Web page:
197. In the Apocalypse the New Jerusalem is thus described:
That in her there was light like unto a stone most precious, as it were a jasper atone shining like crystal. And she had a wall great and high, having twelve gates, and above the gates twelve angels, and the names of the twelve tribes of the sons of Israel written thereon. That the wall was a hundred and forty and four cubits, which was the measure of a man, that is, of an angel. That the building of the wall was of jasper, and its foundations were of every precious stone, jasper, sapphire, chalcedony, emerald, sardonyx, sardius, chrysolite, beryl, topaz, chrysoprase, hyacinth, and amethyst. That the gates were twelve pearls. That the city itself was pure gold like pure glass, and was four square and her length, breadth, and height were equal, twelve thousand furlongs; and so forth (21:11, 12, 16-21).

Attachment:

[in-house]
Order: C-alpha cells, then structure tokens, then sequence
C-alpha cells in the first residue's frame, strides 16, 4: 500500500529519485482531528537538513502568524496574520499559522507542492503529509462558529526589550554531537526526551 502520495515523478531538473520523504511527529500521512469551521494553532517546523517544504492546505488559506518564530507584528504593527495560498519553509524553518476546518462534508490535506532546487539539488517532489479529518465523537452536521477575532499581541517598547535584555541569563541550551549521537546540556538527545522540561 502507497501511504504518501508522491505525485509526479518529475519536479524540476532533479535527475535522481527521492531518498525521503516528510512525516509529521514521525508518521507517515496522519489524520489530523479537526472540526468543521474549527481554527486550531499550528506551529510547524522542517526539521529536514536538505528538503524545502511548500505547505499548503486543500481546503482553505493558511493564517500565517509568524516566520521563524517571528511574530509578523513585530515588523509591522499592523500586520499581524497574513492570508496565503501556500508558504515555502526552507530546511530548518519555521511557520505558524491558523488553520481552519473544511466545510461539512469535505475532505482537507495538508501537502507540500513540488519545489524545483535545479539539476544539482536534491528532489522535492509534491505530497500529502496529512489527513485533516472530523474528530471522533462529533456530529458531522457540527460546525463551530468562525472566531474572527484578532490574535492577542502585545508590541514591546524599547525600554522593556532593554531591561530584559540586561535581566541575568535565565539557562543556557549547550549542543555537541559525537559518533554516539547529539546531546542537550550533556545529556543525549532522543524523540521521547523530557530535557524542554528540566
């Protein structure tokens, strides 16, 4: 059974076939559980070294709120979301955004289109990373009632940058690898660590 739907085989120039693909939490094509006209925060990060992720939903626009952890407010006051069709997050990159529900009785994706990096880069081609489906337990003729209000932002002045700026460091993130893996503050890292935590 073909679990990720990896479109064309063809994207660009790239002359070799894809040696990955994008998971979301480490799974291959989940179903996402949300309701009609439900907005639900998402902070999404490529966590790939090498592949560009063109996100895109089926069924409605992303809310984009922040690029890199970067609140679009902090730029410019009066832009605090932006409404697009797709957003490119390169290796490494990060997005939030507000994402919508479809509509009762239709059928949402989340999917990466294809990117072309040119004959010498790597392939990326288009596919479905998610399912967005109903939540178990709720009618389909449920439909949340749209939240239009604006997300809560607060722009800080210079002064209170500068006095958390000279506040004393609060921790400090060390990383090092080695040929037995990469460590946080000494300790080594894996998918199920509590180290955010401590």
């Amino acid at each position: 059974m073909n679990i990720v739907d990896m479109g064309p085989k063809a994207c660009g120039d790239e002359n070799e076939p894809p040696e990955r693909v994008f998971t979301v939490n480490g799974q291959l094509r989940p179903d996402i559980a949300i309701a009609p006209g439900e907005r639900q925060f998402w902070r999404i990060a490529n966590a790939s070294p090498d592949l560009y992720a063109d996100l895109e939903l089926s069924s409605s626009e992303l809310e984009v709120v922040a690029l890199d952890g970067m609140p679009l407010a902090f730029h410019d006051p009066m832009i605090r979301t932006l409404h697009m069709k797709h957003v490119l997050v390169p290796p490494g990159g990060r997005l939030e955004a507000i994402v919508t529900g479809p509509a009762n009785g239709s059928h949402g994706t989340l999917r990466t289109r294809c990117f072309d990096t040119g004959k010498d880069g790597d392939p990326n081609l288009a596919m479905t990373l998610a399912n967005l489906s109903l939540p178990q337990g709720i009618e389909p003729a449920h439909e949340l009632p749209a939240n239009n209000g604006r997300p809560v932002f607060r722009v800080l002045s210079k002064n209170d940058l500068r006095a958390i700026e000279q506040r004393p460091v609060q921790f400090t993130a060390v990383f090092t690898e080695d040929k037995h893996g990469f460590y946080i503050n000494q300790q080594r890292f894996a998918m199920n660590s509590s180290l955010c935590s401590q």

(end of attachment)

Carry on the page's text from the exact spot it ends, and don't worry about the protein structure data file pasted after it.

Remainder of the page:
That all this is to be understood spiritually can be seen from what is set forth in the Apocalypse Revealed (n. 880), that "the New Jerusalem" means a new church that is to be established by the Lord. And since "Jerusalem" here signifies the church it follows that everything said of it as a city, of its gates, its wall, the foundations of its wall, and also its dimensions contains a spiritual sense, for whatever relates to the church is spiritual. What these things signify has been shown in the Apocalypse Revealed (n. 896-925); therefore further explanation would be superfluous. It is sufficient to know from this that there is a spiritual sense in every particular of the above description, like the soul in the body, and without that sense nothing relating to the church could be seen in what is there written; as, that the city was of pure gold, its gates of pearls, its wall of jasper, the foundations of the wall of precious stones; that the wall was one hundred and forty-four cubits, which is the measure of a man, that is, of an angel; that the city was twelve thousand furlongs in length, breadth, and height; and so on. But all this is understood by anyone who from a knowledge of correspondences is acquainted with the spiritual sense; as, that the wall and its foundations signify the doctrinals of that church drawn from the sense of the letter of the Word; also that the numbers twelve, one hundred and forty-four, and twelve thousand, signify all things of the church, that is, its truths and goods in one complex.